It is important to understand that baptism does not save you. We are saved by grace alone through faith in Jesus Christ alone (Ephesians 2:8-9). Though Christians are called to good works, no good work—not even baptism—could save us from the tyranny of sin. Paul made the point that he was not sent with the primary objective of baptizing others, but of preaching the gospel of Jesus Christ (1 Corinthians 1:17).

The thief on the cross had no opportunity to be baptized before he died, yet the Lord assured him of his place in Paradise with Him that very day (Luke 23:43). It is only repentance toward God and faith in Jesus Christ that reconciles us to God. Having said that, followers of Christ are commanded by God to be baptized. The Bible never treats it as an optional “extra.” Local churches are called to baptize new believers after the pattern of the New Testament (Acts 2:38-41; 10:47; 16:14-15).

Baptism pictures our need for cleansing and restoration. But it also pictures our identification with Christ. Going down into the waters, we are identifying ourselves publicly with Christ’s death and our own death to sin. Coming out of the waters portrays both Christ’s resurrection and our resurrection with Him to new life (Romans 6:3-4). As we are baptized individually and as we see others baptized, we are reminded that Christ’s sacrifice on the cross was for us personally.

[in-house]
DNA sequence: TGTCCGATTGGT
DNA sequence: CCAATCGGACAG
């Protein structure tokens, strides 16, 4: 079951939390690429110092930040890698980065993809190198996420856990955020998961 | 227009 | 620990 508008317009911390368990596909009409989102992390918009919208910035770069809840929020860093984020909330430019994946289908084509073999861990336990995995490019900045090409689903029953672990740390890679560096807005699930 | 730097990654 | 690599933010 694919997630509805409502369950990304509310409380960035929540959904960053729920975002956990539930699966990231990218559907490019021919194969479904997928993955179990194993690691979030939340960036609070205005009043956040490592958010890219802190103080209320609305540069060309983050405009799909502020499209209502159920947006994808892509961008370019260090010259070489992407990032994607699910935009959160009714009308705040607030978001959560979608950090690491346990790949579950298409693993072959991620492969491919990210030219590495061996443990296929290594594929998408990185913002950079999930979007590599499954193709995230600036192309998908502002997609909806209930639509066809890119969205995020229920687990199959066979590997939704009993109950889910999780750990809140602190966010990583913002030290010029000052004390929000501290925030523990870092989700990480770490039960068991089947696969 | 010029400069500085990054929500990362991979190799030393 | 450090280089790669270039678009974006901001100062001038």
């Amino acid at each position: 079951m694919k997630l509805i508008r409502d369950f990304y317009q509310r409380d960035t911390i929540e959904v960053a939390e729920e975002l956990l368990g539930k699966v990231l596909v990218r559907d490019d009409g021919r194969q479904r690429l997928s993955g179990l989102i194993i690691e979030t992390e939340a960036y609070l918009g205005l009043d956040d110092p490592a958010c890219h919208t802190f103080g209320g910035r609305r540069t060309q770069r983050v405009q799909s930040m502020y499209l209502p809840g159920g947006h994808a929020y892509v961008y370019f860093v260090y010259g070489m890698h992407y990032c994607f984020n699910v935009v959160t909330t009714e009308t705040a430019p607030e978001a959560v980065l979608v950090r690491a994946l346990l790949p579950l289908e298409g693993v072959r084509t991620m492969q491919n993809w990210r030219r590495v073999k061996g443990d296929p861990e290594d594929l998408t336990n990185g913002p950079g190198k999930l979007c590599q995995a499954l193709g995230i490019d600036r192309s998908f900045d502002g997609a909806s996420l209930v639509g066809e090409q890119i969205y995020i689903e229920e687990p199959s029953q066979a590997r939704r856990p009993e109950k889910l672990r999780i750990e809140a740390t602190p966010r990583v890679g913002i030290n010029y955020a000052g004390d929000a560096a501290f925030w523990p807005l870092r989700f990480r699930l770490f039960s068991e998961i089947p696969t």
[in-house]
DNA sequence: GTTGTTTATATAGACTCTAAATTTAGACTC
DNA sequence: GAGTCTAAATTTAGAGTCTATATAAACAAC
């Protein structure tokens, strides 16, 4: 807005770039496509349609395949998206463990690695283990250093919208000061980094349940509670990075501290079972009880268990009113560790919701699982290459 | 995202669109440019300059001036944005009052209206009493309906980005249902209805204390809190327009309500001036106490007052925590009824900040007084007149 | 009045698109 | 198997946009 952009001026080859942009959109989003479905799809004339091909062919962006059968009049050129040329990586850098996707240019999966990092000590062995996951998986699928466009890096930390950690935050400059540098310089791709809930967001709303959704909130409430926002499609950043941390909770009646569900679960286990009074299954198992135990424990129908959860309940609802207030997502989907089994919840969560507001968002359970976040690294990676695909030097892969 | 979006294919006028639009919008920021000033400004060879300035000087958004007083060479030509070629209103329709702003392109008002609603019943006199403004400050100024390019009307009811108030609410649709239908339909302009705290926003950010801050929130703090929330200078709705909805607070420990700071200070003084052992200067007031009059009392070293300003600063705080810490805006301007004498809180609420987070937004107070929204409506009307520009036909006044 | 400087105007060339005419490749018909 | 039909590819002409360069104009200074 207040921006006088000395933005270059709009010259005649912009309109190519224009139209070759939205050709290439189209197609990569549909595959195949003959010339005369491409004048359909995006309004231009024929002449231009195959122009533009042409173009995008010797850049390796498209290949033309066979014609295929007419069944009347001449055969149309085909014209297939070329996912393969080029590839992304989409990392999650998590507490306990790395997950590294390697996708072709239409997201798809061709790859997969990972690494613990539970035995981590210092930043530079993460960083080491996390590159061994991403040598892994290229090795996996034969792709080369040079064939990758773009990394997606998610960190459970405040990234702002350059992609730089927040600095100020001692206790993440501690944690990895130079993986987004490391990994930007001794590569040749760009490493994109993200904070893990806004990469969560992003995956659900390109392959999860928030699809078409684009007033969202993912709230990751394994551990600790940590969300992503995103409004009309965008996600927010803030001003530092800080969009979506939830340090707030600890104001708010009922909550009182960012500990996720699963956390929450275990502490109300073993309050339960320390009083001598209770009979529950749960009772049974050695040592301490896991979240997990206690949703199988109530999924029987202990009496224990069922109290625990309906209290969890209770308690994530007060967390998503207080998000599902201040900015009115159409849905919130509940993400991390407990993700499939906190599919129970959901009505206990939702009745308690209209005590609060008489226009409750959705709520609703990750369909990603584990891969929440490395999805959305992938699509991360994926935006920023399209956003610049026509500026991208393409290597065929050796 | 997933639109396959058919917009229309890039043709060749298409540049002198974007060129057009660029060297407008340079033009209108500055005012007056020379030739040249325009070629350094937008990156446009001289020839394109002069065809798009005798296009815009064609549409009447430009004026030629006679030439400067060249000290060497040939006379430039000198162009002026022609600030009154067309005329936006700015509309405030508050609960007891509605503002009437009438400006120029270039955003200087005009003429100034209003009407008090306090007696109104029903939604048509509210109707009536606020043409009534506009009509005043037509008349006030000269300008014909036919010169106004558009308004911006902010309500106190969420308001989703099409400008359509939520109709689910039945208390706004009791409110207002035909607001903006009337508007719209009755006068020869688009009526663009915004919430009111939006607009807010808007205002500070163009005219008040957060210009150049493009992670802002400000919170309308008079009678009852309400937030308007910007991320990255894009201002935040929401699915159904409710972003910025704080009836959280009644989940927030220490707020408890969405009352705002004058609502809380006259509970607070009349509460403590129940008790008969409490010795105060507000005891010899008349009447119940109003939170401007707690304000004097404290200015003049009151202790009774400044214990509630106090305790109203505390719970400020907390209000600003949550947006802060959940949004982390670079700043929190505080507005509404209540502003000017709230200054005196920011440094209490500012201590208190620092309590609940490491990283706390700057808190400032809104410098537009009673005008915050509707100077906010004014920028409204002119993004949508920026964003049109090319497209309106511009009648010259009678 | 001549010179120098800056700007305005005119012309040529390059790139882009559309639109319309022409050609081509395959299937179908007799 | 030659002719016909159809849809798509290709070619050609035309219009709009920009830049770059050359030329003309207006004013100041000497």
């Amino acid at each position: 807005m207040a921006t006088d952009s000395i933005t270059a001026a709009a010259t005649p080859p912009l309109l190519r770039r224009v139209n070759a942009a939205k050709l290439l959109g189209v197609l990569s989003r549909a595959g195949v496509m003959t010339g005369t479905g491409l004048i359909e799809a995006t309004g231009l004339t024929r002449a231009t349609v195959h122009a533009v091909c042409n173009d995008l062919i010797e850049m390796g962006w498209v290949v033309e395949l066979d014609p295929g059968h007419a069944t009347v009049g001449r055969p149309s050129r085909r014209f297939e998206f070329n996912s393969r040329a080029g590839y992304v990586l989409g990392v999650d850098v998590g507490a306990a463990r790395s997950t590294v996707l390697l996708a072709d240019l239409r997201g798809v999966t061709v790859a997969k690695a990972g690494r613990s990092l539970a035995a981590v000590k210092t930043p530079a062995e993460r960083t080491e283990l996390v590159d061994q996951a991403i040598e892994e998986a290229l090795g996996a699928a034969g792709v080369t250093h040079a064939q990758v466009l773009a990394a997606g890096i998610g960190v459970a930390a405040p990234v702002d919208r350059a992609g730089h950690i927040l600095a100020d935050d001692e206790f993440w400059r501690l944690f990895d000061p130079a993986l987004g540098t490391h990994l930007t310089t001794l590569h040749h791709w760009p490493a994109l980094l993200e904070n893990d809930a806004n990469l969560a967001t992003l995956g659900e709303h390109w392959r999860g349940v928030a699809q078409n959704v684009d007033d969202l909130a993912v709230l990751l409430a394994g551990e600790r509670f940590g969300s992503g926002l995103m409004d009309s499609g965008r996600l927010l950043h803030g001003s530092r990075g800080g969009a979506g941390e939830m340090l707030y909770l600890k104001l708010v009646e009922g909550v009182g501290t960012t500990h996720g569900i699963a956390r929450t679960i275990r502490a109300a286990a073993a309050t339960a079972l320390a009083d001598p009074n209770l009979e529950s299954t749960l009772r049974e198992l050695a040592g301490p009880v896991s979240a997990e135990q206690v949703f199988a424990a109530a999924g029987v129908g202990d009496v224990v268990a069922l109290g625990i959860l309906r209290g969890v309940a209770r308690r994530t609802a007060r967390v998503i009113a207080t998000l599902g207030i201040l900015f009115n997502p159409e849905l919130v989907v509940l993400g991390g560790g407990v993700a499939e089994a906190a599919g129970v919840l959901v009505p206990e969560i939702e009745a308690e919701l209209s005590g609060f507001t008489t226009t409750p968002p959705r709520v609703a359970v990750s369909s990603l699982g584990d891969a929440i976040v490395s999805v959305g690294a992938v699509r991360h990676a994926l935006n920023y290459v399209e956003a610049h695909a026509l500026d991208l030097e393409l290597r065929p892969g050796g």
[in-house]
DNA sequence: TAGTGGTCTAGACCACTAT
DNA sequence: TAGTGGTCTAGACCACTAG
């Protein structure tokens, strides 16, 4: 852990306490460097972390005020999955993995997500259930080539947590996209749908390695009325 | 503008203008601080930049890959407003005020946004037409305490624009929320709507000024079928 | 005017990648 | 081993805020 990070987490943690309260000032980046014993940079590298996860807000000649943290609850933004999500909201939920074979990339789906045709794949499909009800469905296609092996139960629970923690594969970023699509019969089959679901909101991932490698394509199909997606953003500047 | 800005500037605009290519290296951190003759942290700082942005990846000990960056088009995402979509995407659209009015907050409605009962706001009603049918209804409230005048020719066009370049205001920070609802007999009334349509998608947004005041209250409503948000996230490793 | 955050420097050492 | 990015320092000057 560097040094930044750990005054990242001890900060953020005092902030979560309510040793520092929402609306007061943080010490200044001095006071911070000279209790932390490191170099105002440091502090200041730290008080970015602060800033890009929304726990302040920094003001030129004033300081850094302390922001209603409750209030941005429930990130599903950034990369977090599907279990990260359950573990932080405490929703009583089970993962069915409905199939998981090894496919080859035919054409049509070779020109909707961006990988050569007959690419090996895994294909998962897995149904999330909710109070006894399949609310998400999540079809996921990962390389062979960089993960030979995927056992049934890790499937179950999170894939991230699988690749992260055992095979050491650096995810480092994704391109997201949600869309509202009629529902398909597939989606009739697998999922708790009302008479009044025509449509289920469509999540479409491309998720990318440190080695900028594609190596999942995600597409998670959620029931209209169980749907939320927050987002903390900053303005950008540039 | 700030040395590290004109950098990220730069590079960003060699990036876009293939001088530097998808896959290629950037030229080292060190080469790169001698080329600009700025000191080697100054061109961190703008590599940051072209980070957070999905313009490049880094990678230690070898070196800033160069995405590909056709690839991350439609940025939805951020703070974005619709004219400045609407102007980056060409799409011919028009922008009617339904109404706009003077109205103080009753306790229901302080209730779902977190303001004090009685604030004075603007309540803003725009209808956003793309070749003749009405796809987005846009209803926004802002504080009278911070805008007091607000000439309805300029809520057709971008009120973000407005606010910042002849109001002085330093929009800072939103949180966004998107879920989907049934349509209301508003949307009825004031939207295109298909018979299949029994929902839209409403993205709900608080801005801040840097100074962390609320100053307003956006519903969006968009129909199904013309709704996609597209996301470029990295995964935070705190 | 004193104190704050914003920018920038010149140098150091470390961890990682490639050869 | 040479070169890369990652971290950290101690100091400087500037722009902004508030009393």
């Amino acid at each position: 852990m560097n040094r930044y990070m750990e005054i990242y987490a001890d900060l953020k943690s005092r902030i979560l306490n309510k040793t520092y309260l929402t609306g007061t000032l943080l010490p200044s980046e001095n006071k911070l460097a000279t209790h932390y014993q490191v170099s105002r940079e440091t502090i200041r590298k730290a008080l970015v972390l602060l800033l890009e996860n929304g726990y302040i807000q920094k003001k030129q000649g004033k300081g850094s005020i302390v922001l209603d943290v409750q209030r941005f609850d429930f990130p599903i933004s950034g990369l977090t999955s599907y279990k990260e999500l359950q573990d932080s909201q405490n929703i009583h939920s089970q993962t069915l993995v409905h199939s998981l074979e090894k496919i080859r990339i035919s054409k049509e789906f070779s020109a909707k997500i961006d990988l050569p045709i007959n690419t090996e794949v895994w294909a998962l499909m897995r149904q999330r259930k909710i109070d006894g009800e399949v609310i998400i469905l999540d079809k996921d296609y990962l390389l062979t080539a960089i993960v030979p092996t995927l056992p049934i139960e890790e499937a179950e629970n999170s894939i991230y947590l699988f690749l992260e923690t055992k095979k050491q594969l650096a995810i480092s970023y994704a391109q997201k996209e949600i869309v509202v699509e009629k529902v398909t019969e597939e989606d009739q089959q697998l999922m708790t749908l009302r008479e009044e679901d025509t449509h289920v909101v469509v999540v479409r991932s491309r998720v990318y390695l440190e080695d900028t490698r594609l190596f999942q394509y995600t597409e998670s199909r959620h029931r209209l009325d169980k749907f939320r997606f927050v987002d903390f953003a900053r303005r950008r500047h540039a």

And, as John says here, when we trust in Christ personally, we receive the Holy Spirit.[1]

The Winnowing Fork of Judgment

Why are repentance and baptism so important? John says of Jesus: “His winnowing fork is in His hand, and He will clear His threshing floor and gather His wheat into the barn, but the chaff He will burn with unquenchable fire” (Matthew 3:12).

In ancient Israel, there was a practice called winnowing which allowed the farmer to separate the grain (or seeds) from the chaff, which were the husks that cover the seeds. When the farmer tossed the grain and the chaff into the air with the winnowing fork, the Middle Eastern wind would carry the lighter chaff to the side and the heavier grain would fall to the ground. He would gather the grain together to keep, and the chaff he would sweep together and toss into a fire.[2]

John is giving us a vivid picture of judgment. On the coming day of judgment, Jesus will gather the grain—those who are His own—to Himself. And the rest, He will cast into what He calls “the unquenchable fire.” This is a sobering and serious reminder that a judgment is coming, and if we don’t belong to Jesus, we are destined for eternal damnation (Matthew 10:28; Mark 9:43). John is making it clear that it is eternal by saying it is a fire that never goes out.